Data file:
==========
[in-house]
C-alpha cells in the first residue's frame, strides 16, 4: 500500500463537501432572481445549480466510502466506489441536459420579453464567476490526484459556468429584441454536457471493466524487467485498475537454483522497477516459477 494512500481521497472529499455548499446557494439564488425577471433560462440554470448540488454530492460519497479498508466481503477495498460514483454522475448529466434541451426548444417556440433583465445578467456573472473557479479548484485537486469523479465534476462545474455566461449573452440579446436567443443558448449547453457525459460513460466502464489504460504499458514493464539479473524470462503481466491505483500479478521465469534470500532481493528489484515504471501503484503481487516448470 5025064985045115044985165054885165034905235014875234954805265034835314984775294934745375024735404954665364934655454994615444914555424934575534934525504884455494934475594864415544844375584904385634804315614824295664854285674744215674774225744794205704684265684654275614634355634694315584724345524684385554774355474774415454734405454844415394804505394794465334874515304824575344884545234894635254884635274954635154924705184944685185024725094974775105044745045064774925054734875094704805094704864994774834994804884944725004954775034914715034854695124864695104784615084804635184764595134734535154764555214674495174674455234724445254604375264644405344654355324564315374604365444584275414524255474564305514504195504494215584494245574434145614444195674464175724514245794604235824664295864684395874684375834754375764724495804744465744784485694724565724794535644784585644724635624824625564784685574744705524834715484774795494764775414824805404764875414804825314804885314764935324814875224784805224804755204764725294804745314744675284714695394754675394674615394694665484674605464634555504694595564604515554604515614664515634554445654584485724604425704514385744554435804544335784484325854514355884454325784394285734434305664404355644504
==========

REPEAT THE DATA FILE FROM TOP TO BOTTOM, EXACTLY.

[in-house]
C-alpha cells in the first residue's frame, strides 16, 4: 500500500463537501432572481445549480466510502466506489441536459420579453464567476490526484459556468429584441454536457471493466524487467485498475537454483522497477516459477 494512500481521497472529499455548499446557494439564488425577471433560462440554470448540488454530492460519497479498508466481503477495498460514483454522475448529466434541451426548444417556440433583465445578467456573472473557479479548484485537486469523479465534476462545474455566461449573452440579446436567443443558448449547453457525459460513460466502464489504460504499458514493464539479473524470462503481466491505483500479478521465469534470500532481493528489484515504471501503484503481487516448470 5025064985045115044985165054885165034905235014875234954805265034835314984775294934745375024735404954665364934655454994615444914555424934575534934525504884455494934475594864415544844375584904385634804315614824295664854285674744215674774225744794205704684265684654275614634355634694315584724345524684385554774355474774415454734405454844415394804505394794465334874515304824575344884545234894635254884635274954635154924705184944685185024725094974775105044745045064774925054734875094704805094704864994774834994804884944725004954775034914715034854695124864695104784615084804635184764595134734535154764555214674495174674455234724445254604375264644405344654355324564315374604365444584275414524255474564305514504195504494215584494245574434145614444195674464175724514245794604235824664295864684395874684375834754375764724495804744465744784485694724565724794535644784585644724635624824625564784685574744705524834715484774795494764775414824805404764875414804825314804885314764935324814875224784805224804755204764725294804745314744675284714695394754675394674615394694665484674605464634555504694595564604515554604515614664515634554445654584485724604425704514385744554435804544335784484325854514355884454325784394285734434305664404355644504